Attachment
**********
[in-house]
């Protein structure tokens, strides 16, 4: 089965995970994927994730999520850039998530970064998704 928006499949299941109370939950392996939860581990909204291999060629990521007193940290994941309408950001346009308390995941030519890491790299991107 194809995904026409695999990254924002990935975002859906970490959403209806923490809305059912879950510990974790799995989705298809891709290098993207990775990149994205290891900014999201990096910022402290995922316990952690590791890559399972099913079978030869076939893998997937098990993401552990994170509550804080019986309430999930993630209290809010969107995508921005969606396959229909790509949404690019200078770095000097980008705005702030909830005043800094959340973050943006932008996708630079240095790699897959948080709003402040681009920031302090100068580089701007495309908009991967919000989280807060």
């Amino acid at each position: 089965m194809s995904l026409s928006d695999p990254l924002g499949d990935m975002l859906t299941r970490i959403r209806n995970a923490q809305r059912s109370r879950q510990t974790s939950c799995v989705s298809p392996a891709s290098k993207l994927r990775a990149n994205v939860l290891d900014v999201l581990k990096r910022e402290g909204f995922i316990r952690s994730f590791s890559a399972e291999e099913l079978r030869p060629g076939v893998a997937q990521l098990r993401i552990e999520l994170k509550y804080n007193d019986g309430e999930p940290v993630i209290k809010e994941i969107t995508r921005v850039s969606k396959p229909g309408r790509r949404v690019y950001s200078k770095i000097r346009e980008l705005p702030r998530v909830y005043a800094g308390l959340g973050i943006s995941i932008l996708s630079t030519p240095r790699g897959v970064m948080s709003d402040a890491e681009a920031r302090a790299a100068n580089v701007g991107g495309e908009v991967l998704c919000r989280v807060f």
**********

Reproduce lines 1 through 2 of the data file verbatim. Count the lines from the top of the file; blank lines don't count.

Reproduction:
[in-house]
């Protein structure tokens, strides 16, 4: 089965995970994927994730999520850039998530970064998704 928006499949299941109370939950392996939860581990909204291999060629990521007193940290994941309408950001346009308390995941030519890491790299991107 194809995904026409695999990254924002990935975002859906970490959403209806923490809305059912879950510990974790799995989705298809891709290098993207990775990149994205290891900014999201990096910022402290995922316990952690590791890559399972099913079978030869076939893998997937098990993401552990994170509550804080019986309430999930993630209290809010969107995508921005969606396959229909790509949404690019200078770095000097980008705005702030909830005043800094959340973050943006932008996708630079240095790699897959948080709003402040681009920031302090100068580089701007495309908009991967919000989280807060």